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Can a credit card company consider my age when deciding to lend me a card?

Age can't generally be used to make lending decisions, but in most cases, you’re required to be at least 21 to get a credit card.

Under the Equal Credit Opportunity Act, lenders can’t use age to discriminate against you when making lending decisions. Credit card companies, however, can consider age if:

  • The applicant has the capacity to enter into a binding contract
  • The age of an elderly applicant is used in the applicant’s favor

According to the Truth in Lending Act, credit card companies generally can’t issue credit cards to anyone under 21 years old, unless they can show an independent ability to meet payment obligations or someone over 21 years old co-signs the account, agreeing to be held financially responsible if you’re unable to make your payments.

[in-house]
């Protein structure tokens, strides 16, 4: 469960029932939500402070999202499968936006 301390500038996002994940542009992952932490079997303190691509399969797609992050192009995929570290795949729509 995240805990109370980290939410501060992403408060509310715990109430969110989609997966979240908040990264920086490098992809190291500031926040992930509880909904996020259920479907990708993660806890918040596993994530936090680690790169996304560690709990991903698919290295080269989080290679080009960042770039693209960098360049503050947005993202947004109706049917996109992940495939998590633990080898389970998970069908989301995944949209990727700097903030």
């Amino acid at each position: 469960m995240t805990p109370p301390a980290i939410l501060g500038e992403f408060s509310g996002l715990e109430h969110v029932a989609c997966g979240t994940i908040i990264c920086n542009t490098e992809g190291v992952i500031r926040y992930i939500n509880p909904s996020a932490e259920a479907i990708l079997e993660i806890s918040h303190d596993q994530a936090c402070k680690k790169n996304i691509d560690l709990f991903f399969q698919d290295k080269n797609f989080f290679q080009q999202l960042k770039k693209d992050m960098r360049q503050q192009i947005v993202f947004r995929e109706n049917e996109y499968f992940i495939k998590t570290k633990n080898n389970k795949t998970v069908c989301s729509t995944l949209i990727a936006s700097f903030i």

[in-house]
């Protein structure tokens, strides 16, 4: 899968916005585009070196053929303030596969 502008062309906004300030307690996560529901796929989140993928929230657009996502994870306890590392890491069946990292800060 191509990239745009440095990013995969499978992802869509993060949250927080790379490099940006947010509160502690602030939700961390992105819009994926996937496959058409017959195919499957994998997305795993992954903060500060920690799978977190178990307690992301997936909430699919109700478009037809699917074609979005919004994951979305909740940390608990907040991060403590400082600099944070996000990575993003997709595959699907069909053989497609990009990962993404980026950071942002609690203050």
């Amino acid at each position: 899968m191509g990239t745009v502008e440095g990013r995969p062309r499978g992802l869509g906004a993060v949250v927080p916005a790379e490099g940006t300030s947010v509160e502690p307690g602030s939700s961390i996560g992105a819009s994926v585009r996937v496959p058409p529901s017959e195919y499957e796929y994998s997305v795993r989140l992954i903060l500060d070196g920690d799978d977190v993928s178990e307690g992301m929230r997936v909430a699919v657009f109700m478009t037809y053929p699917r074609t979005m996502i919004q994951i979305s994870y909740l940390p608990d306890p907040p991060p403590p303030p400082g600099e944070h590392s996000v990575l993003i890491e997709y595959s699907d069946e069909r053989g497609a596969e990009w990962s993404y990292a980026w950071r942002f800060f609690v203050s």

Learn more about the Equal Credit Opportunity Act and what information credit card issuers are not allowed to consider. If you believe you have been the victim of credit discrimination or that a creditor violated fair lending laws, you can submit a complaint with the CFPB.